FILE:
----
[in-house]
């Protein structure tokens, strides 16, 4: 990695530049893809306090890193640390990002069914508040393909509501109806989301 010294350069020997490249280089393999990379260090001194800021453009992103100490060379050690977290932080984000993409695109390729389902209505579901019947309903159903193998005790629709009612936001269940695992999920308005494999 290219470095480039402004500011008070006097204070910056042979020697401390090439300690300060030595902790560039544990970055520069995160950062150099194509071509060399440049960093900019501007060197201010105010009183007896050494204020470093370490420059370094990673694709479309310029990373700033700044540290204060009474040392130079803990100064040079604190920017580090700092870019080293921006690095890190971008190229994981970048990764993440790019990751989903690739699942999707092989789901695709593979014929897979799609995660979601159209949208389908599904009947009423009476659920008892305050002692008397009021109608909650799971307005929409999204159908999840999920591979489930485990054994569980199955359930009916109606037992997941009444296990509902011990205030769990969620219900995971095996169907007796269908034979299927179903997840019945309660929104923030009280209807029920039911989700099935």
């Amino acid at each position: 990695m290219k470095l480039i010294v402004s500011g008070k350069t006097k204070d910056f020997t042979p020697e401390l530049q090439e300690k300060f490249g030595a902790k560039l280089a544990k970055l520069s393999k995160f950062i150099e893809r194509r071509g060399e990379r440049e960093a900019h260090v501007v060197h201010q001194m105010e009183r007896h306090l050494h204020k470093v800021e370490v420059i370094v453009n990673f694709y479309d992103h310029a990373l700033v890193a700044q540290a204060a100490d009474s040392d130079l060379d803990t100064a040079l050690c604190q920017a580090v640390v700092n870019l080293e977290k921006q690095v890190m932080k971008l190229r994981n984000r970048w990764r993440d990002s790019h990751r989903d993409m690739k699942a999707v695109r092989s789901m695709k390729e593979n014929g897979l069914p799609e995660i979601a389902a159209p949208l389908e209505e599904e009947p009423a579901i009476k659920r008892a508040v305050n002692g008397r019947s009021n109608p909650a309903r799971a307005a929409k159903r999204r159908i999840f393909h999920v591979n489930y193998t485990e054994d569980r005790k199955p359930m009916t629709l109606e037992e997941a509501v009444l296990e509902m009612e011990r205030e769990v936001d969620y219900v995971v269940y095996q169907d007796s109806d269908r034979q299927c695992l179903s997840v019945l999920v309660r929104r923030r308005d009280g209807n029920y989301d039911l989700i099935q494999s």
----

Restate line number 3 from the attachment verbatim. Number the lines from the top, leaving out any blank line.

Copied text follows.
């Amino acid at each position: 990695m290219k470095l480039i010294v402004s500011g008070k350069t006097k204070d910056f020997t042979p020697e401390l530049q090439e300690k300060f490249g030595a902790k560039l280089a544990k970055l520069s393999k995160f950062i150099e893809r194509r071509g060399e990379r440049e960093a900019h260090v501007v060197h201010q001194m105010e009183r007896h306090l050494h204020k470093v800021e370490v420059i370094v453009n990673f694709y479309d992103h310029a990373l700033v890193a700044q540290a204060a100490d009474s040392d130079l060379d803990t100064a040079l050690c604190q920017a580090v640390v700092n870019l080293e977290k921006q690095v890190m932080k971008l190229r994981n984000r970048w990764r993440d990002s790019h990751r989903d993409m690739k699942a999707v695109r092989s789901m695709k390729e593979n014929g897979l069914p799609e995660i979601a389902a159209p949208l389908e209505e599904e009947p009423a579901i009476k659920r008892a508040v305050n002692g008397r019947s009021n109608p909650a309903r799971a307005a929409k159903r999204r159908i999840f393909h999920v591979n489930y193998t485990e054994d569980r005790k199955p359930m009916t629709l109606e037992e997941a509501v009444l296990e509902m009612e011990r205030e769990v936001d969620y219900v995971v269940y095996q169907d007796s109806d269908r034979q299927c695992l179903s997840v019945l999920v309660r929104r923030r308005d009280g209807n029920y989301d039911l989700i099935q494999s």